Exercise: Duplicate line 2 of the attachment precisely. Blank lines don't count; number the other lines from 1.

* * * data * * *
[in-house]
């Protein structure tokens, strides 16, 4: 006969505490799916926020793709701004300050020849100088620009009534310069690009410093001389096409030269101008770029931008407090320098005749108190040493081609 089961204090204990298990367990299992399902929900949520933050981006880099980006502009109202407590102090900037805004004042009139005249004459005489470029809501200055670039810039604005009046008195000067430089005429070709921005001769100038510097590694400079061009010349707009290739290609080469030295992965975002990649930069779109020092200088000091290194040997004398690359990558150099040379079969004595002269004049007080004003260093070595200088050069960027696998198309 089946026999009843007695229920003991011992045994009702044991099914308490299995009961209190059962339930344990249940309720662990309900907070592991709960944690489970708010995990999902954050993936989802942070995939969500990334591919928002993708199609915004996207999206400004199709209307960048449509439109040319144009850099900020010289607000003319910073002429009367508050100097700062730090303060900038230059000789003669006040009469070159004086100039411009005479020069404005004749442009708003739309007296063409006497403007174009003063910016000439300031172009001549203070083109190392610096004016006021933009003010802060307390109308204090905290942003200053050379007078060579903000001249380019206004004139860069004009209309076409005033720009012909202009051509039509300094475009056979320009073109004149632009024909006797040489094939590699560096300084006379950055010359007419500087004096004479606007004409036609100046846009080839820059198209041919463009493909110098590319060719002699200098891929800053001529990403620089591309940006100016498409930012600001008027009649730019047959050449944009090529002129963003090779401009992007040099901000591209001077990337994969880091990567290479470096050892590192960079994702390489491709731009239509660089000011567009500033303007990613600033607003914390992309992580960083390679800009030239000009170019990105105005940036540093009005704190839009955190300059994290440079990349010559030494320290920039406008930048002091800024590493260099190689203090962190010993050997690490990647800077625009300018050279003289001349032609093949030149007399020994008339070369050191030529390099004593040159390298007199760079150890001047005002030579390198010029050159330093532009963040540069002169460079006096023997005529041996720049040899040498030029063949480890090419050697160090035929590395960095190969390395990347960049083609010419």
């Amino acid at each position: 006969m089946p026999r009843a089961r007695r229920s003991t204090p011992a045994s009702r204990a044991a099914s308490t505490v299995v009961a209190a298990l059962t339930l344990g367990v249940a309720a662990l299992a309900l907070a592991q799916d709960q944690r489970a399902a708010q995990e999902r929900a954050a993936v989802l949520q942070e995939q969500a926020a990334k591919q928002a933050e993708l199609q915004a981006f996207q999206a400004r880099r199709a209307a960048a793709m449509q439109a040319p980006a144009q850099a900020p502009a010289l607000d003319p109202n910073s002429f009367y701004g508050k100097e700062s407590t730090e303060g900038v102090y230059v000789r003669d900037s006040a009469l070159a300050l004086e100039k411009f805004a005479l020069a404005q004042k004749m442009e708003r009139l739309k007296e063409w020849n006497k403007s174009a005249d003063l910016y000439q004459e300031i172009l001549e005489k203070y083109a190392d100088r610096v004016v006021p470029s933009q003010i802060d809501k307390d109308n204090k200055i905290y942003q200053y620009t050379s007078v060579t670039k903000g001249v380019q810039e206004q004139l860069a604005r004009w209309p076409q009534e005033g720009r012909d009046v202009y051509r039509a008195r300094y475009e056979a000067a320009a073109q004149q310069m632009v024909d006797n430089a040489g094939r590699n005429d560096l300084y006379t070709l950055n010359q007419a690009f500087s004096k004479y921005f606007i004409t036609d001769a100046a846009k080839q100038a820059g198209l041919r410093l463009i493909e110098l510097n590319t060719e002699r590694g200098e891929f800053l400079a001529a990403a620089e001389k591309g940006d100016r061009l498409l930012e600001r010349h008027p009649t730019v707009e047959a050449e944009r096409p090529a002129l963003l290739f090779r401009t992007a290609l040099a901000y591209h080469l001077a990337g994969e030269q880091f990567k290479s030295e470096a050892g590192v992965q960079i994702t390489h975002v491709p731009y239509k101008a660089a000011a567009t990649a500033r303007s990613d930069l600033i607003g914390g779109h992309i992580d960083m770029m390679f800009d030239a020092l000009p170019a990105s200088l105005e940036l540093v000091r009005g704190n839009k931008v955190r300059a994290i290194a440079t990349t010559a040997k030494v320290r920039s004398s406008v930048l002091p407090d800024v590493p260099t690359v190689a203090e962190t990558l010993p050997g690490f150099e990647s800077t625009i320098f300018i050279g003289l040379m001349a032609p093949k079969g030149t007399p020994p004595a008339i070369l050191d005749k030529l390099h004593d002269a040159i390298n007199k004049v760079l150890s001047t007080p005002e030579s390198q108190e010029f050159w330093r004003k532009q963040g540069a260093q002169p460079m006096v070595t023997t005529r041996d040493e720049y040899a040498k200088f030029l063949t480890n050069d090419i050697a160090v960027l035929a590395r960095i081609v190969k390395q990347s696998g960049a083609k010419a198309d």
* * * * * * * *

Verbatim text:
């Protein structure tokens, strides 16, 4: 006969505490799916926020793709701004300050020849100088620009009534310069690009410093001389096409030269101008770029931008407090320098005749108190040493081609 089961204090204990298990367990299992399902929900949520933050981006880099980006502009109202407590102090900037805004004042009139005249004459005489470029809501200055670039810039604005009046008195000067430089005429070709921005001769100038510097590694400079061009010349707009290739290609080469030295992965975002990649930069779109020092200088000091290194040997004398690359990558150099040379079969004595002269004049007080004003260093070595200088050069960027696998198309 089946026999009843007695229920003991011992045994009702044991099914308490299995009961209190059962339930344990249940309720662990309900907070592991709960944690489970708010995990999902954050993936989802942070995939969500990334591919928002993708199609915004996207999206400004199709209307960048449509439109040319144009850099900020010289607000003319910073002429009367508050100097700062730090303060900038230059000789003669006040009469070159004086100039411009005479020069404005004749442009708003739309007296063409006497403007174009003063910016000439300031172009001549203070083109190392610096004016006021933009003010802060307390109308204090905290942003200053050379007078060579903000001249380019206004004139860069004009209309076409005033720009012909202009051509039509300094475009056979320009073109004149632009024909006797040489094939590699560096300084006379950055010359007419500087004096004479606007004409036609100046846009080839820059198209041919463009493909110098590319060719002699200098891929800053001529990403620089591309940006100016498409930012600001008027009649730019047959050449944009090529002129963003090779401009992007040099901000591209001077990337994969880091990567290479470096050892590192960079994702390489491709731009239509660089000011567009500033303007990613600033607003914390992309992580960083390679800009030239000009170019990105105005940036540093009005704190839009955190300059994290440079990349010559030494320290920039406008930048002091800024590493260099190689203090962190010993050997690490990647800077625009300018050279003289001349032609093949030149007399020994008339070369050191030529390099004593040159390298007199760079150890001047005002030579390198010029050159330093532009963040540069002169460079006096023997005529041996720049040899040498030029063949480890090419050697160090035929590395960095190969390395990347960049083609010419």